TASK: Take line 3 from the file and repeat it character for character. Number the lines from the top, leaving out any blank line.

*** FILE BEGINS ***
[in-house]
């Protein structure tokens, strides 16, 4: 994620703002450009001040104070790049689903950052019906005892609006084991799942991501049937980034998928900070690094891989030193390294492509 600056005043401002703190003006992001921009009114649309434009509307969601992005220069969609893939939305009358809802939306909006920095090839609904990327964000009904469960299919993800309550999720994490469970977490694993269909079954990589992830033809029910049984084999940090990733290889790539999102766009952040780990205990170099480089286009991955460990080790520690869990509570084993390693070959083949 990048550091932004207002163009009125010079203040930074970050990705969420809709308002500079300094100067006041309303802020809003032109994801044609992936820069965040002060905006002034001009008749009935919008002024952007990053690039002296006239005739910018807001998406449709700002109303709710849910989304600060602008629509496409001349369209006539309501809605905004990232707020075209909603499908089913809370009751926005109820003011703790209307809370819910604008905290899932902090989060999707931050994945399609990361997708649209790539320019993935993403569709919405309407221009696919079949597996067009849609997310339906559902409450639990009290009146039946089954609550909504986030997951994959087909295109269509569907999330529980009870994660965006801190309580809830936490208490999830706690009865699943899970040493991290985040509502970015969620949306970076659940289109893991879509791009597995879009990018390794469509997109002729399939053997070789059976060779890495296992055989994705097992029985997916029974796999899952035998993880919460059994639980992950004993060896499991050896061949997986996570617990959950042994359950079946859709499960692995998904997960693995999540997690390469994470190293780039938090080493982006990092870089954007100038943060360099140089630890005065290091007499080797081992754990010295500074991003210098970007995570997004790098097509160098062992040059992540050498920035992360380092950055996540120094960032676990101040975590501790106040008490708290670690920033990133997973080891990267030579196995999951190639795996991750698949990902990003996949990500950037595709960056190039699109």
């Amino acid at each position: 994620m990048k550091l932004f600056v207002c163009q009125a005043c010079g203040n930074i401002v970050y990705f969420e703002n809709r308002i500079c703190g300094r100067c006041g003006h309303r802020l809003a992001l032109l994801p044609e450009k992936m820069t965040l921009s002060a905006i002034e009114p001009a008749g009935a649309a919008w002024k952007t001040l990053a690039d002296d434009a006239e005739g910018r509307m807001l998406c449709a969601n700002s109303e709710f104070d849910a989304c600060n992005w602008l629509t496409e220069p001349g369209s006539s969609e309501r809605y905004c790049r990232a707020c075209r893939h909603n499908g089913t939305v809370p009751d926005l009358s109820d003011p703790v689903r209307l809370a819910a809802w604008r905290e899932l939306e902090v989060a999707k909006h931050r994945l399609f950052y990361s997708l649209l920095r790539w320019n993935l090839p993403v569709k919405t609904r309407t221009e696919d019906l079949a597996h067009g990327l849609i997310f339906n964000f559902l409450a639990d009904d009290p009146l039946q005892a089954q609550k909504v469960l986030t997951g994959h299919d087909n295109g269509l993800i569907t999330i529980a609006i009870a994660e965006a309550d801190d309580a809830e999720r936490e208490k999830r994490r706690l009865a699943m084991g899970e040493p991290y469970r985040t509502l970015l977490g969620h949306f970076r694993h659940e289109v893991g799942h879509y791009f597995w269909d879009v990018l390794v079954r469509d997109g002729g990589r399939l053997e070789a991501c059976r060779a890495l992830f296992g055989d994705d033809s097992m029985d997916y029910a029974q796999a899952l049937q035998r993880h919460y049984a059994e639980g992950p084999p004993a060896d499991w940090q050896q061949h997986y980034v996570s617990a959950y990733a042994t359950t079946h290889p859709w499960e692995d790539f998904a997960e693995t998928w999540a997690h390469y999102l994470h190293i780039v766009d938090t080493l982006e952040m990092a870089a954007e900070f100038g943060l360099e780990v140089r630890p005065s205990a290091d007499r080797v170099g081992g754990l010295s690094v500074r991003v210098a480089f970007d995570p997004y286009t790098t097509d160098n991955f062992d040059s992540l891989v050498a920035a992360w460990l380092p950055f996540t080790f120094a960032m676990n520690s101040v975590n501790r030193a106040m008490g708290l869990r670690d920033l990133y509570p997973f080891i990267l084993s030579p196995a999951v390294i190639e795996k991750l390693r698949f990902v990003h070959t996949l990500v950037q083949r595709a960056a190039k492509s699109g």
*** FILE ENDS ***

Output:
């Amino acid at each position: 994620m990048k550091l932004f600056v207002c163009q009125a005043c010079g203040n930074i401002v970050y990705f969420e703002n809709r308002i500079c703190g300094r100067c006041g003006h309303r802020l809003a992001l032109l994801p044609e450009k992936m820069t965040l921009s002060a905006i002034e009114p001009a008749g009935a649309a919008w002024k952007t001040l990053a690039d002296d434009a006239e005739g910018r509307m807001l998406c449709a969601n700002s109303e709710f104070d849910a989304c600060n992005w602008l629509t496409e220069p001349g369209s006539s969609e309501r809605y905004c790049r990232a707020c075209r893939h909603n499908g089913t939305v809370p009751d926005l009358s109820d003011p703790v689903r209307l809370a819910a809802w604008r905290e899932l939306e902090v989060a999707k909006h931050r994945l399609f950052y990361s997708l649209l920095r790539w320019n993935l090839p993403v569709k919405t609904r309407t221009e696919d019906l079949a597996h067009g990327l849609i997310f339906n964000f559902l409450a639990d009904d009290p009146l039946q005892a089954q609550k909504v469960l986030t997951g994959h299919d087909n295109g269509l993800i569907t999330i529980a609006i009870a994660e965006a309550d801190d309580a809830e999720r936490e208490k999830r994490r706690l009865a699943m084991g899970e040493p991290y469970r985040t509502l970015l977490g969620h949306f970076r694993h659940e289109v893991g799942h879509y791009f597995w269909d879009v990018l390794v079954r469509d997109g002729g990589r399939l053997e070789a991501c059976r060779a890495l992830f296992g055989d994705d033809s097992m029985d997916y029910a029974q796999a899952l049937q035998r993880h919460y049984a059994e639980g992950p084999p004993a060896d499991w940090q050896q061949h997986y980034v996570s617990a959950y990733a042994t359950t079946h290889p859709w499960e692995d790539f998904a997960e693995t998928w999540a997690h390469y999102l994470h190293i780039v766009d938090t080493l982006e952040m990092a870089a954007e900070f100038g943060l360099e780990v140089r630890p005065s205990a290091d007499r080797v170099g081992g754990l010295s690094v500074r991003v210098a480089f970007d995570p997004y286009t790098t097509d160098n991955f062992d040059s992540l891989v050498a920035a992360w460990l380092p950055f996540t080790f120094a960032m676990n520690s101040v975590n501790r030193a106040m008490g708290l869990r670690d920033l990133y509570p997973f080891i990267l084993s030579p196995a999951v390294i190639e795996k991750l390693r698949f990902v990003h070959t996949l990500v950037q083949r595709a960056a190039k492509s699109g």